The tradition of coloring eggs to celebrate springtime goes back over 60,000 years, pre-dating Christ. Today, colored eggs are a mainstay of the Easter holiday for Christians and non-religious people alike. In fact, between buying colorful plastic eggs, foil wrapped chocolate eggs and bunnies, bags of candy, green plastic grass (check out this DIY compostable alternative!), and all of that Easter ham, Americans are expected to spend a total of $18.2 billion on the holiday this year.
Now, we love any celebration that encourages us to be closer to friends and family and to enjoy time spent together, but we can’t say that we’re huge fans of all of the cheap chocolate, palm-oil filled candies, and plastic accessories that come along with an American Easter celebration. So we went in search of a more natural, less wasteful alternative. It turns out that since people have been coloring Easter eggs for thousands of years, there are some pretty great pre-industrial methods for doing so! We had a blast digging through our kitchen to find fun ingredients for natural dyeing our own Easter eggs and want to share our methods and results with you. If you have little ones, or are perpetually young at heart, we highly recommend this activity as it is hands on and fun without being too messy, dangerous, or remotely expensive. We’ll take this family-friendly activity over plastic eggs any day!
What you’ll need:
• 1 dozen white eggs
• A small pot
• A mesh strainer
• White vinegar
Basic dye method material options:
• 2 tbsp turmeric powder (for bright yellow)
• 2 cups chopped purple cabbage (for blueish purple)
• 2 cups blueberries, frozen or fresh (for light purple/lavender)
• 1 cup yellow and/or red onion skins (for browns and oranges)
• 2 cups chopped beets (for magenta)
• 2 bags of red tea (for reds and oranges) or black tea (for warm greys and browns)
• 1 cup used coffee grounds (for yellows and browns)
Alternative dye method materials:
• 4 cups leftover red wine (for purple)
• 5 avocado pits (for pink)
• Leaves and/or flowers for resist decorations (for making eco-prints and patterns)
• Cheesecloth or nude pantyhose (a pair you don’t want anymore - for making eco-prints and patterns)
Basic dye method instructions for solid colored eggs
1. Bring a pot of water to boil and place your eggs inside for 8-10 minutes until they are hard boiled. Set aside to cool.
2. Bring 4 cups of water to a boil and add your chosen dye material. Lower heat and let simmer for 15-20 minutes.
3. Strain dye material out of the now-colorful water. Pour dye water into a container large enough to hold a few eggs overnight. Repeat steps 2 & 3 for each dye material you wish to use.
4. Add 2 tbsp white vinegar to each container of dye. If you would like to dye your eggs solid colors only with no patterns, go ahead and add your eggs (gently so they don’t crack) to the different dye containers and let sit overnight. Set aside a few eggs and see alternative methods below if you would like to make some with patterns.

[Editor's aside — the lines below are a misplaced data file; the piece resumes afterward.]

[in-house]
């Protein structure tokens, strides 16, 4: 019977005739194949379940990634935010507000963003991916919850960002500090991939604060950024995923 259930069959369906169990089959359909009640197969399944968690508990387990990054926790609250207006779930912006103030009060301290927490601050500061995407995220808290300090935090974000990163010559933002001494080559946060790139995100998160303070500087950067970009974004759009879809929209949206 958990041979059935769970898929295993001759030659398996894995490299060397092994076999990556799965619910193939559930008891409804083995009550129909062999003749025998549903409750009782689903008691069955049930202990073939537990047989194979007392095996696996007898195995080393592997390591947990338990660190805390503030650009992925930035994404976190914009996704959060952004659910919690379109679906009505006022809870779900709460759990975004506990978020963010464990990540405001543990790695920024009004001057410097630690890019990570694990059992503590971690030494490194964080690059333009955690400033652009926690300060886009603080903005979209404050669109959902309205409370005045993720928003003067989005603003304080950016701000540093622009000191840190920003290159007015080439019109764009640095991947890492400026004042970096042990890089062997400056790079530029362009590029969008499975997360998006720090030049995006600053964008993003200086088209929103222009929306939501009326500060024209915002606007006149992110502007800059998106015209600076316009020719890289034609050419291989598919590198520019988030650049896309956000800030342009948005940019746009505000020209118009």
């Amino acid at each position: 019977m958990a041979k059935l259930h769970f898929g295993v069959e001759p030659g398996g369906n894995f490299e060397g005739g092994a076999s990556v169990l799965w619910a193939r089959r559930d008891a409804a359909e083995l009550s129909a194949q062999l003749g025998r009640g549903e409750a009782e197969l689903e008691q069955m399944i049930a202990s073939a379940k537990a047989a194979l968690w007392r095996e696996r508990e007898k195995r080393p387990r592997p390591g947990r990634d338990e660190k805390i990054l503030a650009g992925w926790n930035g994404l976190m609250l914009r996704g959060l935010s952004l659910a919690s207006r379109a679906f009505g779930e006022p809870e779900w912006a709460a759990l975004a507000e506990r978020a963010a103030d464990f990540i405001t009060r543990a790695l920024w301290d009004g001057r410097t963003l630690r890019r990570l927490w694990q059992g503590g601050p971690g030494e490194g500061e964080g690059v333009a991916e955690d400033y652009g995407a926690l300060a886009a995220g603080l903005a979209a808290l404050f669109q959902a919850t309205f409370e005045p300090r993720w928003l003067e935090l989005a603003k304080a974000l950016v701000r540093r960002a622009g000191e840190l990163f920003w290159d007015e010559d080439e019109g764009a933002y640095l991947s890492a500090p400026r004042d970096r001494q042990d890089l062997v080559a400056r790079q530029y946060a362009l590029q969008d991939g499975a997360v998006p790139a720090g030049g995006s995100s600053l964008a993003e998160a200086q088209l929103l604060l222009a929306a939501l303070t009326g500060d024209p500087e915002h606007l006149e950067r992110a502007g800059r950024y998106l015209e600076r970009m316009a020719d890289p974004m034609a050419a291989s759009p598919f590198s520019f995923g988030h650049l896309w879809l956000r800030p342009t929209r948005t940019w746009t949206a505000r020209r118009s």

5. If you like the color of your eggs when they are removed from the dye in the morning, you’re done! If you desire a darker color, remove eggs from the dye and rinse lightly under cold water. Then put the eggs and the dye back into your pot and simmer for up to 30 minutes. You can then let the eggs sit in the dye as it cools or for another 24 hours to achieve a stronger color.
Alternative dye methods
Avocado pit dye:
1. Bring 6 cups of water to a boil, add avocado pits then lower to a simmer. Let simmer for 1-2 hours, making sure that the water does not all boil away (you can add more water if it starts to get too low, don’t worry this will not dilute the dye).
2. Remove pits from the dye and simmer for another 1-2 hours. The dye will become a dark, rusty red.
3. Add boiled eggs to the dye and simmer for 15 minutes. Let dye and eggs cool together before adding both to a container where they can sit overnight. Eggs should sit in avocado pit dye for at least 5 hours to achieve a light, blush pink. Let eggs sit in avocado pit dye for longer to achieve darker shades of orangey-rosey pinks.
*psssst did you know that you can use avocado pits to dye your clothes, too?? Check out the recipe here!
Red wine dye:
1. Place 4 cups red wine and boiled eggs in a container to steep. Stir occasionally.
2. Eggs should sit in the wine dye for 5 hours to achieve a light purple. Let eggs sit in the wine dye for longer to achieve darker, more dramatic shades of purple.
Making eco-prints with flowers and leaves:
1. Cut approx 4x4” squares from cheesecloth or cut 4” sections from pantyhose (the toes work really well!).
2. One boiled egg at a time, arrange leaves and flowers to lay flat against the egg in the desired pattern. Secure the design by wrapping the egg along with leaves and flowers tightly in cheesecloth or pantyhose.
3. Pull cheesecloth/pantyhose tight and secure loose ends with a rubberband.
4. Place patterned eggs in natural dye bath as instructed above. Remove cheesecloth/pantyhose and eco-print materials only after you have achieved your desired color and the egg is dry.
All images are by Faye Lessler.
*Faye Lessler is a New York City based, California born advocate for sustainable living, a writer, and a community organizer. Through her blog, Sustaining Life, Faye seeks to inspire the eco-curious to keep treading down the path towards a sustainable and ethical lifestyle, while simultaneously supporting the entrepreneurs who inspire her. As an event coordinator and curator, Faye activates communities and brings people together over shared passions and thoughtful conversations. Faye's design background combined with a natural tendency towards organization allows her to work collaboratively between creatives and those who are more business minded.